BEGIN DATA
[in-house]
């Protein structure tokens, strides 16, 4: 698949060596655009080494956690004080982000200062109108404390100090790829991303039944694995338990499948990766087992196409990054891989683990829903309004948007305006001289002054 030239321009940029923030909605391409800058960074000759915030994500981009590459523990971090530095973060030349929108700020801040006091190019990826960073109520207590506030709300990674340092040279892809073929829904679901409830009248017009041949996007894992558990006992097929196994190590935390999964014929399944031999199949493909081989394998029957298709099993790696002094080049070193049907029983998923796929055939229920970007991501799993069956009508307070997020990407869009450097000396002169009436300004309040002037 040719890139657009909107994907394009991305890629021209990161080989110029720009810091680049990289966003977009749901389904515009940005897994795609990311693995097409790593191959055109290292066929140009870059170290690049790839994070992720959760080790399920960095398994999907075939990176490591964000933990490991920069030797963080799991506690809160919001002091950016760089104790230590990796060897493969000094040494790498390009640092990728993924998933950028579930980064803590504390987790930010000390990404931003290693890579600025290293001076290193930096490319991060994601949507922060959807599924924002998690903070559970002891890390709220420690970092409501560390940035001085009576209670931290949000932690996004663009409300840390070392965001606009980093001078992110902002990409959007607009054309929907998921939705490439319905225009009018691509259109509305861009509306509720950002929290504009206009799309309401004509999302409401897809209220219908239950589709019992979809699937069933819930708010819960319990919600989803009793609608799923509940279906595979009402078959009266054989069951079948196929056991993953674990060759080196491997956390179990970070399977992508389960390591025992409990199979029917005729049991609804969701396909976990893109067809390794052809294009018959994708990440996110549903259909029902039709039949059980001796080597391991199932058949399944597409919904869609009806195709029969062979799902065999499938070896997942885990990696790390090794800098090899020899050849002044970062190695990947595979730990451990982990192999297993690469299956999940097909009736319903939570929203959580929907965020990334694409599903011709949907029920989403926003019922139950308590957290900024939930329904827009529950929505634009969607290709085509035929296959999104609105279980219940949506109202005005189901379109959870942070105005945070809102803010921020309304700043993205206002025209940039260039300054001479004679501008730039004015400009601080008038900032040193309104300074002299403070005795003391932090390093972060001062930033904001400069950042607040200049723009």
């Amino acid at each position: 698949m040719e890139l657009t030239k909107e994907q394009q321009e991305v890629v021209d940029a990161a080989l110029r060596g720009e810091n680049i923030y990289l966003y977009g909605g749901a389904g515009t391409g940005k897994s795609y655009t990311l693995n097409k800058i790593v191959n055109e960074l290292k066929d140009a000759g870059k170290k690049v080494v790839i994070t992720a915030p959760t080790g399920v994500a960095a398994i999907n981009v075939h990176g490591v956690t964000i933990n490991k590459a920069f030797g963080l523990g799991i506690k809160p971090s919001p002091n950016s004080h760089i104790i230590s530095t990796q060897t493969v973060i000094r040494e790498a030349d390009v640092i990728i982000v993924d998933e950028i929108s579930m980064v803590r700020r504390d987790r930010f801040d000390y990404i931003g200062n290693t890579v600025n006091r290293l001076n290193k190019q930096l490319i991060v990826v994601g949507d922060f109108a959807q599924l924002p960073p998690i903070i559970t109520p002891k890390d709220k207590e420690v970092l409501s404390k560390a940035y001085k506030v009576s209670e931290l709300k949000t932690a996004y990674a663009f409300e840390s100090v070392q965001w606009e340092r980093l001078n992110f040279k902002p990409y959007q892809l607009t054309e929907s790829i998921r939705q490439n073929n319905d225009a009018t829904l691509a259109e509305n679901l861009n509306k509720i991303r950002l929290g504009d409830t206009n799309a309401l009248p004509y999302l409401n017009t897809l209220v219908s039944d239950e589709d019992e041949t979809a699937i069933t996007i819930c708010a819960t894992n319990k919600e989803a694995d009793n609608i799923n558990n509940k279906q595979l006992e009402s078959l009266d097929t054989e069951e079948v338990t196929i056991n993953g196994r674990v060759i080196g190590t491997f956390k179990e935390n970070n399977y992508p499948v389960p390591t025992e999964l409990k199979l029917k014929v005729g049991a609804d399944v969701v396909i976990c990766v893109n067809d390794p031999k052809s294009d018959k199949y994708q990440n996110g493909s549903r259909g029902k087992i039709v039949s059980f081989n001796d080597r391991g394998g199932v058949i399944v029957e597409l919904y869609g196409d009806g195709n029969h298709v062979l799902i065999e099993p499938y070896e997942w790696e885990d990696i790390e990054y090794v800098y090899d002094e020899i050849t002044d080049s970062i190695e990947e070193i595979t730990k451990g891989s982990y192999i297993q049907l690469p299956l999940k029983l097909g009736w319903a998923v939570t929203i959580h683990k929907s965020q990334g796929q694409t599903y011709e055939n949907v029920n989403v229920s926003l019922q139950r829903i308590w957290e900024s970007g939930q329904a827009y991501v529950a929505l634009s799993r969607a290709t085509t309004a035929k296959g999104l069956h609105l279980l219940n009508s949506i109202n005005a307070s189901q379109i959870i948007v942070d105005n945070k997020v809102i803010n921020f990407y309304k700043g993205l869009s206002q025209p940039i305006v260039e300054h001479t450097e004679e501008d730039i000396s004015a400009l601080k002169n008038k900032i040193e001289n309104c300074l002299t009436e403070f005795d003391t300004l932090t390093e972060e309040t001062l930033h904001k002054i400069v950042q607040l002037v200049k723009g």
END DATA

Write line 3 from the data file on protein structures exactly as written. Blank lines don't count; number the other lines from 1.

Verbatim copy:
């Amino acid at each position: 698949m040719e890139l657009t030239k909107e994907q394009q321009e991305v890629v021209d940029a990161a080989l110029r060596g720009e810091n680049i923030y990289l966003y977009g909605g749901a389904g515009t391409g940005k897994s795609y655009t990311l693995n097409k800058i790593v191959n055109e960074l290292k066929d140009a000759g870059k170290k690049v080494v790839i994070t992720a915030p959760t080790g399920v994500a960095a398994i999907n981009v075939h990176g490591v956690t964000i933990n490991k590459a920069f030797g963080l523990g799991i506690k809160p971090s919001p002091n950016s004080h760089i104790i230590s530095t990796q060897t493969v973060i000094r040494e790498a030349d390009v640092i990728i982000v993924d998933e950028i929108s579930m980064v803590r700020r504390d987790r930010f801040d000390y990404i931003g200062n290693t890579v600025n006091r290293l001076n290193k190019q930096l490319i991060v990826v994601g949507d922060f109108a959807q599924l924002p960073p998690i903070i559970t109520p002891k890390d709220k207590e420690v970092l409501s404390k560390a940035y001085k506030v009576s209670e931290l709300k949000t932690a996004y990674a663009f409300e840390s100090v070392q965001w606009e340092r980093l001078n992110f040279k902002p990409y959007q892809l607009t054309e929907s790829i998921r939705q490439n073929n319905d225009a009018t829904l691509a259109e509305n679901l861009n509306k509720i991303r950002l929290g504009d409830t206009n799309a309401l009248p004509y999302l409401n017009t897809l209220v219908s039944d239950e589709d019992e041949t979809a699937i069933t996007i819930c708010a819960t894992n319990k919600e989803a694995d009793n609608i799923n558990n509940k279906q595979l006992e009402s078959l009266d097929t054989e069951e079948v338990t196929i056991n993953g196994r674990v060759i080196g190590t491997f956390k179990e935390n970070n399977y992508p499948v389960p390591t025992e999964l409990k199979l029917k014929v005729g049991a609804d399944v969701v396909i976990c990766v893109n067809d390794p031999k052809s294009d018959k199949y994708q990440n996110g493909s549903r259909g029902k087992i039709v039949s059980f081989n001796d080597r391991g394998g199932v058949i399944v029957e597409l919904y869609g196409d009806g195709n029969h298709v062979l799902i065999e099993p499938y070896e997942w790696e885990d990696i790390e990054y090794v800098y090899d002094e020899i050849t002044d080049s970062i190695e990947e070193i595979t730990k451990g891989s982990y192999i297993q049907l690469p299956l999940k029983l097909g009736w319903a998923v939570t929203i959580h683990k929907s965020q990334g796929q694409t599903y011709e055939n949907v029920n989403v229920s926003l019922q139950r829903i308590w957290e900024s970007g939930q329904a827009y991501v529950a929505l634009s799993r969607a290709t085509t309004a035929k296959g999104l069956h609105l279980l219940n009508s949506i109202n005005a307070s189901q379109i959870i948007v942070d105005n945070k997020v809102i803010n921020f990407y309304k700043g993205l869009s206002q025209p940039i305006v260039e300054h001479t450097e004679e501008d730039i000396s004015a400009l601080k002169n008038k900032i040193e001289n309104c300074l002299t009436e403070f005795d003391t300004l932090t390093e972060e309040t001062l930033h904001k002054i400069v950042q607040l002037v200049k723009g």